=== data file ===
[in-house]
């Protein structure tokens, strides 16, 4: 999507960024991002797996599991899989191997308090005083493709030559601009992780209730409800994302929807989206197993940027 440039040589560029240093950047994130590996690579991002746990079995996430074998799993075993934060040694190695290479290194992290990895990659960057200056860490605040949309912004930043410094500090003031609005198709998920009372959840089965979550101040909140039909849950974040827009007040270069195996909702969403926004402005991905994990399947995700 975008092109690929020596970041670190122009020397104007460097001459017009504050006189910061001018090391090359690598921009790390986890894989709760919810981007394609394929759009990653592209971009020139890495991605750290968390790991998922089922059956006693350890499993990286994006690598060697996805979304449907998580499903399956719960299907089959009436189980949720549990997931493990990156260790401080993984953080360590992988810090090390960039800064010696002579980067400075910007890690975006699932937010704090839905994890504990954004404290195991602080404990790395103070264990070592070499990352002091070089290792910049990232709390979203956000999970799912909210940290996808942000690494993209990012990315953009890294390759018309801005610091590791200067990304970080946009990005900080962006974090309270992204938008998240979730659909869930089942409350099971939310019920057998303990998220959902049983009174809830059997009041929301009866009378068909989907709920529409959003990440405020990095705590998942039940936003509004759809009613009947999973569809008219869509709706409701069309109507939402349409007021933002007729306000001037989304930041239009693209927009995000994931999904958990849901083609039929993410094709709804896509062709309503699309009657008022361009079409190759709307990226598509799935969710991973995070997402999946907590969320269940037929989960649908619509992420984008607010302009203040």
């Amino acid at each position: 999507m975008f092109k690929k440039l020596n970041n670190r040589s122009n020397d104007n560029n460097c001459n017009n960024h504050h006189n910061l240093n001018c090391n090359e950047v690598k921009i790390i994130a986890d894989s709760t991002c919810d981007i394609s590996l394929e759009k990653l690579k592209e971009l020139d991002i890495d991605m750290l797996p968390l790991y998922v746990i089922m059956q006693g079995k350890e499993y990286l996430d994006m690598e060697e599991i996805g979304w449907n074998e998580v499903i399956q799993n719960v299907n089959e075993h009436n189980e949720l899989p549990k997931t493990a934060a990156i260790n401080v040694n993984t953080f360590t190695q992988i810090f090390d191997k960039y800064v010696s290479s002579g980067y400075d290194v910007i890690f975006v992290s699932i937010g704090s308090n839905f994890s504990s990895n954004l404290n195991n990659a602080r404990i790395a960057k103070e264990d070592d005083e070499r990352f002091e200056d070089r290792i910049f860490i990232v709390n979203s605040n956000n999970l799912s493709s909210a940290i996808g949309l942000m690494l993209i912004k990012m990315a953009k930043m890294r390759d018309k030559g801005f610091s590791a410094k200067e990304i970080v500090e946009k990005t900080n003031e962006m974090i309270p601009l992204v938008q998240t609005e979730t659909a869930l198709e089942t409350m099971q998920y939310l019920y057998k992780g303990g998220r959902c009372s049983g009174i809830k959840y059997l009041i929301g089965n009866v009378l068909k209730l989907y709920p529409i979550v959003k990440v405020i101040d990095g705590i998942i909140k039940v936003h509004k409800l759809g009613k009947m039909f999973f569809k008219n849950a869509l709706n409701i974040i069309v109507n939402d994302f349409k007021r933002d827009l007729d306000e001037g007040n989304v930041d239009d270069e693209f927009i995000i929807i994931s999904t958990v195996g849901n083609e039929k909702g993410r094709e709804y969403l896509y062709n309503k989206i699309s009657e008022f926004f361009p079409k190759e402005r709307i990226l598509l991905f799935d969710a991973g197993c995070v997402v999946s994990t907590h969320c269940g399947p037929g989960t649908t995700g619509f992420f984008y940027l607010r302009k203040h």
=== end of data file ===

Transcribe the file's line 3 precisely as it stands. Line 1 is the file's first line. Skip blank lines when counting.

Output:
């Amino acid at each position: 999507m975008f092109k690929k440039l020596n970041n670190r040589s122009n020397d104007n560029n460097c001459n017009n960024h504050h006189n910061l240093n001018c090391n090359e950047v690598k921009i790390i994130a986890d894989s709760t991002c919810d981007i394609s590996l394929e759009k990653l690579k592209e971009l020139d991002i890495d991605m750290l797996p968390l790991y998922v746990i089922m059956q006693g079995k350890e499993y990286l996430d994006m690598e060697e599991i996805g979304w449907n074998e998580v499903i399956q799993n719960v299907n089959e075993h009436n189980e949720l899989p549990k997931t493990a934060a990156i260790n401080v040694n993984t953080f360590t190695q992988i810090f090390d191997k960039y800064v010696s290479s002579g980067y400075d290194v910007i890690f975006v992290s699932i937010g704090s308090n839905f994890s504990s990895n954004l404290n195991n990659a602080r404990i790395a960057k103070e264990d070592d005083e070499r990352f002091e200056d070089r290792i910049f860490i990232v709390n979203s605040n956000n999970l799912s493709s909210a940290i996808g949309l942000m690494l993209i912004k990012m990315a953009k930043m890294r390759d018309k030559g801005f610091s590791a410094k200067e990304i970080v500090e946009k990005t900080n003031e962006m974090i309270p601009l992204v938008q998240t609005e979730t659909a869930l198709e089942t409350m099971q998920y939310l019920y057998k992780g303990g998220r959902c009372s049983g009174i809830k959840y059997l009041i929301g089965n009866v009378l068909k209730l989907y709920p529409i979550v959003k990440v405020i101040d990095g705590i998942i909140k039940v936003h509004k409800l759809g009613k009947m039909f999973f569809k008219n849950a869509l709706n409701i974040i069309v109507n939402d994302f349409k007021r933002d827009l007729d306000e001037g007040n989304v930041d239009d270069e693209f927009i995000i929807i994931s999904t958990v195996g849901n083609e039929k909702g993410r094709e709804y969403l896509y062709n309503k989206i699309s009657e008022f926004f361009p079409k190759e402005r709307i990226l598509l991905f799935d969710a991973g197993c995070v997402v999946s994990t907590h969320c269940g399947p037929g989960t649908t995700g619509f992420f984008y940027l607010r302009k203040h």